Response to Bus Eireannthreat of cuts 22nd March

Response to Bus Eireann March 22nd 2017 v2


Mr Ray Hernan
Acting CEO
Bus Éireann
Dublin 7

22nd March 2017

Re: Bus Éireann proposal to immediately implement cuts to staff pay and conditions breaching of longstanding collective agreements

Dear Sir,

I refer to the above and am to advise that the items that you intend to immediately implement, as outlined in your correspondence to Staff today are unacceptable to this Union.

It would appear from your correspondence that the management at Bus Éireann are prepared to run the risk of being accused of having a causal relationship with the truth, in terms of reflecting what transpired at the WRC.

It is unfortunate that the Company would choose to use the WRC in a way which dovetails very nicely with a narrative, which feeds into the anti-union agenda beloved by some within Bus Éireann, the CIE Group and beyond into some of those currently in Government.

The value of the Workplace Relations Commission is measured, not by throwing it in front of the Bus, but in the ability of the parties to a dispute to be able to maintain a degree of decorum in relation to what is discussed through the facilitated process.

What irks our members most with this sorry saga, is the fact that Bus Éireann seem to want a ‘quick fix’ to a crisis which has been anything but quick in the making.

That said your accusation that ‘there was a refusal at the WRC to accept any reductions of earnings, including unnecessary overtime earnings’ is manifestly untrue.

Both the NBRU and our SIPTU colleagues referenced the notion that efficiencies may impact on some of our members, we went even further in our correspondence by acknowledging that:

It is recognised that any reduction in payroll that is necessary (and we accept that it is) due to the eradication of inefficiencies, may result in some staff not retaining a similar earning capacity into the future, we went on to say that; any losses that may be incurred, can be addressed as a component of any potential discussions.

You then go on in your correspondence, to dismiss the notion of some savings from ad-hoc overtime as amounting ‘to less than €0.5 million in a full year’

This less than €0.5m is approximately 8.3% of the €6 million projected losses as outlined to Staff by the then CEO Martin Nolan in September last.

An amount not to be sneered at I would suggest, if you were solely concentrating on the Expressway deficit of course.

It is at this point that honesty would be helpful, what is really transpiring here is that Bus Éireann is coming under pressure, possibly from those that fund the PSO and Schools element of its business, to lower the cost per kilometre within those contracts.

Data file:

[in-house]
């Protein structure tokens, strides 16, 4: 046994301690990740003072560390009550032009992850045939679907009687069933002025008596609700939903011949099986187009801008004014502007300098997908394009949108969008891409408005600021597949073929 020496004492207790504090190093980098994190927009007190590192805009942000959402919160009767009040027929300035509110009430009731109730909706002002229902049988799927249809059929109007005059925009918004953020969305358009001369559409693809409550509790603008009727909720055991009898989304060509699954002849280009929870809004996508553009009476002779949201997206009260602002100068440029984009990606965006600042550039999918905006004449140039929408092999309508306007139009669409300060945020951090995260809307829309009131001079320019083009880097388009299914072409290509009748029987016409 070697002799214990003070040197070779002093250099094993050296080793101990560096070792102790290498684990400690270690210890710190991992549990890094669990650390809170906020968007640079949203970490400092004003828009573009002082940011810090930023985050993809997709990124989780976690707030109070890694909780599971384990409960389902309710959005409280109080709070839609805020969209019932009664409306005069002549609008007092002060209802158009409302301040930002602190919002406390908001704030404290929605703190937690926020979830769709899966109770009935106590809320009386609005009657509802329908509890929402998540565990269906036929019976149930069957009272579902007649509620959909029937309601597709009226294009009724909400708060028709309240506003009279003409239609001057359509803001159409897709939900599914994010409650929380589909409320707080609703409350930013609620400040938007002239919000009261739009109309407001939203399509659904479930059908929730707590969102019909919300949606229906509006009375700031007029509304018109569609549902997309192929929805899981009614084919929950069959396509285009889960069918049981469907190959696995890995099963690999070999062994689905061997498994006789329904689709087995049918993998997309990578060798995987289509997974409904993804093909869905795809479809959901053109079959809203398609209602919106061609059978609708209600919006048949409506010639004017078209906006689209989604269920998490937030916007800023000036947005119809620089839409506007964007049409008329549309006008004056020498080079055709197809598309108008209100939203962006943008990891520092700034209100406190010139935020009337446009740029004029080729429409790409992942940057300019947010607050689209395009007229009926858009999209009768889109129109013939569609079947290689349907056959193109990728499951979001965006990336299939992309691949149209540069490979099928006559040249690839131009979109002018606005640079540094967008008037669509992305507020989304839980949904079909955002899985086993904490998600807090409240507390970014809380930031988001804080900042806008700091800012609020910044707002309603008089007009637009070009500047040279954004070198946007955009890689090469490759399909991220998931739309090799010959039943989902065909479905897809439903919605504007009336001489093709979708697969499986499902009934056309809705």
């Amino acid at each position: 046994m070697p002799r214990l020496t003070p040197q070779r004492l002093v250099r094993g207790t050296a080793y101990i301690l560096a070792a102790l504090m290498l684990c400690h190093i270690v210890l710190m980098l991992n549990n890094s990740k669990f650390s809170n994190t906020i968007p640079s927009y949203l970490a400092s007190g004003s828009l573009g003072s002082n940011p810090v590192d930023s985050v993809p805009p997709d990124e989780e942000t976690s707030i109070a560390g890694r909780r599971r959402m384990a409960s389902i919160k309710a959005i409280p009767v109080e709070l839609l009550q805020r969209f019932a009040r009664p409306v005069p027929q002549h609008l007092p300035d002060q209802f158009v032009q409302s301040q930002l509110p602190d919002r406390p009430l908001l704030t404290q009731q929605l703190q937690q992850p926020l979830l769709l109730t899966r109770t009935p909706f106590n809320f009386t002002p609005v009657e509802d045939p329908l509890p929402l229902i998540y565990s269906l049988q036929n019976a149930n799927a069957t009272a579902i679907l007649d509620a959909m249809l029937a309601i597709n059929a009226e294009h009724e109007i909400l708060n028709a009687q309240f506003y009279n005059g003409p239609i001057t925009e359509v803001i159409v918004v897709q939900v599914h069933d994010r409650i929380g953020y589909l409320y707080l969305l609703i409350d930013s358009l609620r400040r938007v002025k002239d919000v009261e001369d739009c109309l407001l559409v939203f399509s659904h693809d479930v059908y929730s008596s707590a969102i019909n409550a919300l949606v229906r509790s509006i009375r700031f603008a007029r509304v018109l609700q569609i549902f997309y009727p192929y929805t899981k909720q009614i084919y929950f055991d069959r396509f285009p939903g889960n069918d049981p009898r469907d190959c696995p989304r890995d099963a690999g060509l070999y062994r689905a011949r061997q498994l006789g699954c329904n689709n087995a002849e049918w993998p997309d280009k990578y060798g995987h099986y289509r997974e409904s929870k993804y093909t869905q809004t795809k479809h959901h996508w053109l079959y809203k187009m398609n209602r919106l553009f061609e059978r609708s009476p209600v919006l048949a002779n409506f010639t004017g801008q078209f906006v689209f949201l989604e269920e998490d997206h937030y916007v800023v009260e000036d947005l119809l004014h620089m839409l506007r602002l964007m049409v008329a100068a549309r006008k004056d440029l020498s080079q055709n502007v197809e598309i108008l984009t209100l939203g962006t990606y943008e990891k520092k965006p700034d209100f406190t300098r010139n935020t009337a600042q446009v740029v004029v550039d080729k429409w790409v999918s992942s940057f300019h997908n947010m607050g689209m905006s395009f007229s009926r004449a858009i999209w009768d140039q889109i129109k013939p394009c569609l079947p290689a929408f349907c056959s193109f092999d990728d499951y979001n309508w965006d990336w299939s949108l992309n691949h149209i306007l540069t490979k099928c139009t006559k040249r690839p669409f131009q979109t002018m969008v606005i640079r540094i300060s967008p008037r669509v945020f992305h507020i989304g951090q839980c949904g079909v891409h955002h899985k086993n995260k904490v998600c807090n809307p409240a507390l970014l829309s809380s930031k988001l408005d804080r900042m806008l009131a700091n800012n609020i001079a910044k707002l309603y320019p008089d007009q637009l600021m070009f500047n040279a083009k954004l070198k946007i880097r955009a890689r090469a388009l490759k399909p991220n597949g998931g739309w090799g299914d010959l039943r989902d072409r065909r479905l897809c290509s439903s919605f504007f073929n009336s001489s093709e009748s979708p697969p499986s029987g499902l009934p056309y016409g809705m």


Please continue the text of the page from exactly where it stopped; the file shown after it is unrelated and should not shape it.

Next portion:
Such a scenario if true, is simply appalling and would translate into State Agencies and or Departments demanding that a State-owned Company would, by default descend to the standards which some in the industry apply to those they employ.

The NBRU will not be party to a race to the bottom, we along with our Trade Union colleagues, went out to bat on behalf of Bus Éireann and Dublin Bus in 2015 when some of those agencies thought they could ride roughshod over publicly-owned Companies and turn them into yellow pack employers.

The 1958 Transport Act insisted on CIE applying decent and reasonable terms and conditions to its employees, it surely behoves a State-owned company to provide leadership in relation to the treatment of workers.

Your correspondence, with its thinly veiled nod to ‘going low cost’ helps to bolster our view that those stakeholders, who for now are sitting spectator-like on the side-lines, will ultimately have a part to play in arriving at an overarching and sustainable solution.

It is after all, in the gift of the State agencies and Departments to insist that reasonable standards of employment should form part of any contract that is funded from the Public Purse.

It should not come as any surprise, at least to those of us that practice industrial relations that the pressure has been building on the Unions since Bus Éireann unashamedly began to raid the wages of Staff following the briefing of the 16th January.

The necessity for those that rely on this most vital of Transport Services, to make alternative arrangements in the event of a Dispute, has always been to the fore in our deliberations around reacting to this continuous ‘death by a thousand cuts’ provocation.

The patience of our members, because of the disdain shown to them by Bus Éireann has now reached its sell by date.

Whilst it can be anticipated that the reaction to your correspondence will be identical to that which followed the letter of the 27th February, we will in deference to other colleagues, meet with the Trade Union Group tomorrow at 12 noon, it is our intention, following this meeting to communicate with Bus Éireann with regard to our reaction to this appalling attack on ordinary decent bus workers.
Yours Sincerely,


Dermot O’Leary
General Secretary
National Bus and Rail Union

Copy/Ms Anna Director Conciliation WRC

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